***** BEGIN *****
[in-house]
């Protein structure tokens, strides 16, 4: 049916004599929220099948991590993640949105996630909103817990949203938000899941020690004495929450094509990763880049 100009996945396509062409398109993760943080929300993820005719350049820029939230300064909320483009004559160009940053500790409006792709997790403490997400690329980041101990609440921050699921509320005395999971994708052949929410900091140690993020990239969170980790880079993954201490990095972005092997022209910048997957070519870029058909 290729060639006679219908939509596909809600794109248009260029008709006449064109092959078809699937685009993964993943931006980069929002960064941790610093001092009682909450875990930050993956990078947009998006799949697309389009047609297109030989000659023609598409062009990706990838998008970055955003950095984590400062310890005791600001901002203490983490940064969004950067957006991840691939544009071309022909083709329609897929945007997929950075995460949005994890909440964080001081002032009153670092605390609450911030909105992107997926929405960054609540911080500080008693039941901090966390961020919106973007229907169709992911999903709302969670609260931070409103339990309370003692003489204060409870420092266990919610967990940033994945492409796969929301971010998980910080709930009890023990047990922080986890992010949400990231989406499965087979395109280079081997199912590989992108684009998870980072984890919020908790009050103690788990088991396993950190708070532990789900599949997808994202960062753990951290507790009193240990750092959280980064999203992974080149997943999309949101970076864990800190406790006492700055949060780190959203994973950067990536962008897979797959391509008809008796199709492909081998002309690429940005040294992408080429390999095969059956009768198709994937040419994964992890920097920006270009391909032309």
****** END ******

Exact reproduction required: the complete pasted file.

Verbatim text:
[in-house]
């Protein structure tokens, strides 16, 4: 049916004599929220099948991590993640949105996630909103817990949203938000899941020690004495929450094509990763880049 100009996945396509062409398109993760943080929300993820005719350049820029939230300064909320483009004559160009940053500790409006792709997790403490997400690329980041101990609440921050699921509320005395999971994708052949929410900091140690993020990239969170980790880079993954201490990095972005092997022209910048997957070519870029058909 290729060639006679219908939509596909809600794109248009260029008709006449064109092959078809699937685009993964993943931006980069929002960064941790610093001092009682909450875990930050993956990078947009998006799949697309389009047609297109030989000659023609598409062009990706990838998008970055955003950095984590400062310890005791600001901002203490983490940064969004950067957006991840691939544009071309022909083709329609897929945007997929950075995460949005994890909440964080001081002032009153670092605390609450911030909105992107997926929405960054609540911080500080008693039941901090966390961020919106973007229907169709992911999903709302969670609260931070409103339990309370003692003489204060409870420092266990919610967990940033994945492409796969929301971010998980910080709930009890023990047990922080986890992010949400990231989406499965087979395109280079081997199912590989992108684009998870980072984890919020908790009050103690788990088991396993950190708070532990789900599949997808994202960062753990951290507790009193240990750092959280980064999203992974080149997943999309949101970076864990800190406790006492700055949060780190959203994973950067990536962008897979797959391509008809008796199709492909081998002309690429940005040294992408080429390999095969059956009768198709994937040419994964992890920097920006270009391909032309």